The First Amendment to our Constitution guarantees us freedom of the press. Journalists work every day to exercise that right and tell the truth. They provide facts – from science to religion, from economy to politics. However, it is increasingly more dangerous to be a journalist in this world. They risk their lives in the gathering of stories. They walk alongside soldiers, embedded in war zones. They reveal information about illegal work, where the telling the truth puts them in grave danger. Ninety-four journalists were killed doing their jobs in 2018.  Many more were injured and many experience post-traumatic stress disorder.  
A man recently said to me that the only group he hated more than politicians was journalists. He considered them liars and had nothing but distrust for them. My quilt represents a bulletin board of clippings and thoughts. Central in the design is a microphone image hanging from a noose. While many would like journalists to be silent, they continue to speak and write through these dangers in order to tell the truth, to make transparent the things that wish to hide. I propose that we celebrate the truth-tellers and thank them for their courage in telling this truth.
More than ever in our history, we need fair and unbiased information about the world. And journalists providing that information are increasingly under threat for their work. 78 lost their lives doing their jobs just in 2017. Our demand for news as it happens has journalists embedded with troops alongside our trained and armed military. Revealing secrets of drug cartels results in threats to reporters and families. Telling the truth turns reporters into targets by those who don’t want the truth to be told. Journalists in the US are referred to as enemies of the people by our government – just for telling the truth. I honor these brave “enemies” for their courage. I honor them for digging deep, uncomfortably deep in their pursuit of the truth. I plead that critics of the media open their minds to truth-tellers. I plead that citizens pay sincere attention to the stories provided by journalists. I plead for respect for the profession, which exercises free speech as guaranteed by our constitution.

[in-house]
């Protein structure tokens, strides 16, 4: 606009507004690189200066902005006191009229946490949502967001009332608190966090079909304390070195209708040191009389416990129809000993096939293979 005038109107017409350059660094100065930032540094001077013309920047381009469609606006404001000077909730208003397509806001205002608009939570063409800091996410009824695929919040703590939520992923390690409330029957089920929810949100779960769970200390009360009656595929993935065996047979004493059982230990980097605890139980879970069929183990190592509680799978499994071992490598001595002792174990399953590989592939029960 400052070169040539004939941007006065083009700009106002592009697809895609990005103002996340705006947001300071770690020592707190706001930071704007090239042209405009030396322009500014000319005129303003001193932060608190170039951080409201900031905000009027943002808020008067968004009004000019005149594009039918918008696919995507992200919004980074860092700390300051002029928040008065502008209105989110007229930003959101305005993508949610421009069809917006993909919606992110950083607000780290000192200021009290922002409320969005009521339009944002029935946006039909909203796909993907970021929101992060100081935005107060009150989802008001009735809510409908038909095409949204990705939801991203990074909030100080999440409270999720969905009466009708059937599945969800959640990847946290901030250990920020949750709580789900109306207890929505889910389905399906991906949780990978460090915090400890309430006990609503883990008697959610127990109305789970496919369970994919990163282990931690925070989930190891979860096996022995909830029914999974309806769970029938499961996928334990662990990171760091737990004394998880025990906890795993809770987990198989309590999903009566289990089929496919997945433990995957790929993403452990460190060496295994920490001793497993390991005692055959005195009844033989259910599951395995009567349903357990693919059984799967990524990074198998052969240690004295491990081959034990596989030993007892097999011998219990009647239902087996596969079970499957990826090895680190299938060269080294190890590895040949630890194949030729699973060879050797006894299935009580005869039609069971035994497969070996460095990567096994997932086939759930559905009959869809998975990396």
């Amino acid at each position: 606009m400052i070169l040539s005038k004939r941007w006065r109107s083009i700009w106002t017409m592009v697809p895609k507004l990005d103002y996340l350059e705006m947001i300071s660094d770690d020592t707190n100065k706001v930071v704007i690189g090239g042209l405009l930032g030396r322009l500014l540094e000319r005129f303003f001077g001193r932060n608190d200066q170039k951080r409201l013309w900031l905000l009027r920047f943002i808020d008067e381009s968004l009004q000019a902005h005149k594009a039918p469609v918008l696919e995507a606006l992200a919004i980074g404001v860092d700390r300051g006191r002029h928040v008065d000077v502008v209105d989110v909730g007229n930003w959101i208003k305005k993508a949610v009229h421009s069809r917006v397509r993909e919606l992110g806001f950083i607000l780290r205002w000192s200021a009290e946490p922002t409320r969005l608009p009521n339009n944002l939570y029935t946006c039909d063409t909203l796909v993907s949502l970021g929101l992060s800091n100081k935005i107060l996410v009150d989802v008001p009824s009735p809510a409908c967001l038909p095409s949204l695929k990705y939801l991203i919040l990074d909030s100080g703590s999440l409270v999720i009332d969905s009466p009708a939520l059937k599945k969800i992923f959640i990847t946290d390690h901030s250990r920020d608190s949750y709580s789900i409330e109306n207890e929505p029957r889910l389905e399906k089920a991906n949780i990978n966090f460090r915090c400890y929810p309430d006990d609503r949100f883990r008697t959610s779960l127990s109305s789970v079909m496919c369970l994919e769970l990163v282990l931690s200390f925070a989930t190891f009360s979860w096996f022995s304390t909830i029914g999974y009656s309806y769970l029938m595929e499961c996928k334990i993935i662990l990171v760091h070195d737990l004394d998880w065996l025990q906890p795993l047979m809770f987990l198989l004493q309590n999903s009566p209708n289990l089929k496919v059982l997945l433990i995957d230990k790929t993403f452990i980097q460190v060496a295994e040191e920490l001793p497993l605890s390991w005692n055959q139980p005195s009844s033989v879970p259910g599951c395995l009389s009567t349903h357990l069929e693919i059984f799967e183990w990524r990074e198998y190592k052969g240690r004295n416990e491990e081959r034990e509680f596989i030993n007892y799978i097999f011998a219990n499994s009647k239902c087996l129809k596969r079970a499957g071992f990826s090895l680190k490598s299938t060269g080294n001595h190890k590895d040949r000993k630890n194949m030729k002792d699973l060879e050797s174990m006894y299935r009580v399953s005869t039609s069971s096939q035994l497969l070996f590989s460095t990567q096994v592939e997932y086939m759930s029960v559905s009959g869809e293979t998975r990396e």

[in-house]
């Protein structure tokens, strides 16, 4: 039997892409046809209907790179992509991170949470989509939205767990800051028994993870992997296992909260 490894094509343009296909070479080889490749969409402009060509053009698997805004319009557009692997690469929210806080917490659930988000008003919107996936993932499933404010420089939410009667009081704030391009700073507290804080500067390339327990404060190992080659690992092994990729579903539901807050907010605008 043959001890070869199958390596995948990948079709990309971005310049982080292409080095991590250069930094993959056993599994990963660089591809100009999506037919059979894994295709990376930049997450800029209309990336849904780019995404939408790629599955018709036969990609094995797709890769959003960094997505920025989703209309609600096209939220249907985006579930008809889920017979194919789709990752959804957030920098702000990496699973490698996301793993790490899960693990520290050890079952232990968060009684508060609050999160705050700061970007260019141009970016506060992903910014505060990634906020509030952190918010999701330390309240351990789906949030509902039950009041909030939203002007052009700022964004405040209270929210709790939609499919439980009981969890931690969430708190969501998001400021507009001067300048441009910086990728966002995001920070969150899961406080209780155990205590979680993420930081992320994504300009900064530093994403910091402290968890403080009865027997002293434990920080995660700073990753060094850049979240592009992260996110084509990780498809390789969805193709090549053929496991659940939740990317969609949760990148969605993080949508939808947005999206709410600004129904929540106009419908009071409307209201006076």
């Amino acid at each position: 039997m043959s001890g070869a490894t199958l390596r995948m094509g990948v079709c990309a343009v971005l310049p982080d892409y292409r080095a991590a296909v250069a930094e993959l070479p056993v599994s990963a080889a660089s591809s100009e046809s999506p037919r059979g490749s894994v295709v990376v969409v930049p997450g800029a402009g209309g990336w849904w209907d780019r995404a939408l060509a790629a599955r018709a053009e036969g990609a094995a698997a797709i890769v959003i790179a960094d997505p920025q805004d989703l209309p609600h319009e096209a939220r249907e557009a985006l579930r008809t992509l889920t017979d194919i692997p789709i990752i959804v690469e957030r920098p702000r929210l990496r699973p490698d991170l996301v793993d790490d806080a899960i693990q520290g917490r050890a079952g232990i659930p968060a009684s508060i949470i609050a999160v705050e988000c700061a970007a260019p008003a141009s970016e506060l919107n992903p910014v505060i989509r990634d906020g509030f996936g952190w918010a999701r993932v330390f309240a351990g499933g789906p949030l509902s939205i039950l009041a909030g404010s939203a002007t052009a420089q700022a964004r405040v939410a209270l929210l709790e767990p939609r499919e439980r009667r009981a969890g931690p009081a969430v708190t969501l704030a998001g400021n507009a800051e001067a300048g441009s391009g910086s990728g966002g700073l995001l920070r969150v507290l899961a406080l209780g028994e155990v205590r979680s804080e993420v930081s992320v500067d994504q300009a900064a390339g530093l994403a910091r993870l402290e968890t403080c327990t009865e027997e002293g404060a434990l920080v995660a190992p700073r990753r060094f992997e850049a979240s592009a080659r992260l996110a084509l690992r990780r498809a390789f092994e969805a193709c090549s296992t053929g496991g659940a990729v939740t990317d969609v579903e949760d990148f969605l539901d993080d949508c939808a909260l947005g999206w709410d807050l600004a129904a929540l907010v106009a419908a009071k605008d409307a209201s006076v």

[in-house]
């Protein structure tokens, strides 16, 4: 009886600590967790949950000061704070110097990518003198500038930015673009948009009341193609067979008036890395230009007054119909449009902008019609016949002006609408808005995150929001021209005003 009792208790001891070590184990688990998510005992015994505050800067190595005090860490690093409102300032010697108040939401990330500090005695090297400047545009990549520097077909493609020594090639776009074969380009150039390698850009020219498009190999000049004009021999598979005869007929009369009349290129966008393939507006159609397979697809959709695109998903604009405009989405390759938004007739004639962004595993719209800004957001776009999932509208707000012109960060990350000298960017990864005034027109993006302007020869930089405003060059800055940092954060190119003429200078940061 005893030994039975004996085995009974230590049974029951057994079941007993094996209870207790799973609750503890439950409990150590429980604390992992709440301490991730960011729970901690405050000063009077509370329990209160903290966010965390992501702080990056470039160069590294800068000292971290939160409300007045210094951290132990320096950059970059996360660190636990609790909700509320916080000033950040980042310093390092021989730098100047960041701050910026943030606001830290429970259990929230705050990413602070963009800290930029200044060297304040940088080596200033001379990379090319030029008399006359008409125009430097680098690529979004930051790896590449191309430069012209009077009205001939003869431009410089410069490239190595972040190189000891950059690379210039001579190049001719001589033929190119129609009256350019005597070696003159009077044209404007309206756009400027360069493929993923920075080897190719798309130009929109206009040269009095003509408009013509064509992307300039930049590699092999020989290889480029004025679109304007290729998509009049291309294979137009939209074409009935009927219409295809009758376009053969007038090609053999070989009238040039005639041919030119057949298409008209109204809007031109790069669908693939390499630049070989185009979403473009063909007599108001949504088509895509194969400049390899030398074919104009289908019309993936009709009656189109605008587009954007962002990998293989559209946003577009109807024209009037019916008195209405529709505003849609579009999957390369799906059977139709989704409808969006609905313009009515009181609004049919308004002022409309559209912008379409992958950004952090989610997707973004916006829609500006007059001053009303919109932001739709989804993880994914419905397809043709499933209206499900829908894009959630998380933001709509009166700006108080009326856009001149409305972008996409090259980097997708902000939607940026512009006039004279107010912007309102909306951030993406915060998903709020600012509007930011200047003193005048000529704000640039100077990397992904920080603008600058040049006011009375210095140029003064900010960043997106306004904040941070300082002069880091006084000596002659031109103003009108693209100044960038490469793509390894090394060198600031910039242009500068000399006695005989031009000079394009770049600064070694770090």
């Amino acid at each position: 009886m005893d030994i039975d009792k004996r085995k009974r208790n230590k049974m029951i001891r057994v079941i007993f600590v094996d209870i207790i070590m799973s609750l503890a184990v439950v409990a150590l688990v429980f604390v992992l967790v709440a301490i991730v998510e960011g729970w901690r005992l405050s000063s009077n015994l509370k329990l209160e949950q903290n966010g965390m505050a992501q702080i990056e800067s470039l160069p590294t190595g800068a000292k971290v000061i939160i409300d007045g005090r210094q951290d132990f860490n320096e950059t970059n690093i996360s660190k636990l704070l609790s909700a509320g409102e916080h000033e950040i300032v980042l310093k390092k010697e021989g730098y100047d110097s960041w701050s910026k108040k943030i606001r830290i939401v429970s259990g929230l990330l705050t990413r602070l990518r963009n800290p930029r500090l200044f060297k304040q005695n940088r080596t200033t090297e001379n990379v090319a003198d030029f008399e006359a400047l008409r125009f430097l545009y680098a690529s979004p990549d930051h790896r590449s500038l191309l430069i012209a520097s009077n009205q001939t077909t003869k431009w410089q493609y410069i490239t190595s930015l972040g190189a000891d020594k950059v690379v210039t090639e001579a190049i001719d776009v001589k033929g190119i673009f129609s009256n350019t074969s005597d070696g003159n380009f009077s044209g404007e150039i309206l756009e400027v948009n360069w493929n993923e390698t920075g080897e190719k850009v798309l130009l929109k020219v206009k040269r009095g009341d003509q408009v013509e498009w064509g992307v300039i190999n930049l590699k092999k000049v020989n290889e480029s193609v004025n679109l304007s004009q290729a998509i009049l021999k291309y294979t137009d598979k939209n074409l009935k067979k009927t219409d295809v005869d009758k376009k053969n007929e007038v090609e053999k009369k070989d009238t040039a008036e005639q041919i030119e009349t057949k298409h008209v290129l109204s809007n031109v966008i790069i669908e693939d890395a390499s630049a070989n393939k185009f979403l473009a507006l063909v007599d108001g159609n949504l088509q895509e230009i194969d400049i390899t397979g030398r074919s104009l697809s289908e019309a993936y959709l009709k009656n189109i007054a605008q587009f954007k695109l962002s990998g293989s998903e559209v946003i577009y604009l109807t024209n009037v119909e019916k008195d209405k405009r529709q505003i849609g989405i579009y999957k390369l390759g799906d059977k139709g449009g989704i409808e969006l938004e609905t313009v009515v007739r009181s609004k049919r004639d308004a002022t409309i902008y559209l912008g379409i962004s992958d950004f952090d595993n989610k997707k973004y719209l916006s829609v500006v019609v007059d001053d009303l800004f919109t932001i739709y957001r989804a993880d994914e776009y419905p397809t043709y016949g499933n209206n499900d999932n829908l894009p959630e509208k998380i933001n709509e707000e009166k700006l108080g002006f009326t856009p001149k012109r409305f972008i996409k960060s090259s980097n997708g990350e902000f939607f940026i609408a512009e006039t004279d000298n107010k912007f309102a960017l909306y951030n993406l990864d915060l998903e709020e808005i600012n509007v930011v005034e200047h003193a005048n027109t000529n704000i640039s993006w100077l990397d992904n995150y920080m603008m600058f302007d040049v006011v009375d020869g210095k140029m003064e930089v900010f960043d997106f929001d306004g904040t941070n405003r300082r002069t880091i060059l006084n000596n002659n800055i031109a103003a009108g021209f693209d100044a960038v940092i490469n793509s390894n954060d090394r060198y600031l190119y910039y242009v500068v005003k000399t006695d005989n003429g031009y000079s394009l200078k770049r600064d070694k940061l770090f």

Even as a small child. I was always making something. I saved bits of fabric, paper, paint, wood, interesting rocks – because “I can make something with this.” I was influenced deeply by my father who thrived on working with his hands and seeing beauty in the world around him. I studied art and languages at Luther College and in Norway. I had careers in education, incentive marketing and sports marketing. This work took me around the world. But I always had an art project with me. I am primarily an art quilter, interpreting experiences and favorite images into wall quilts.
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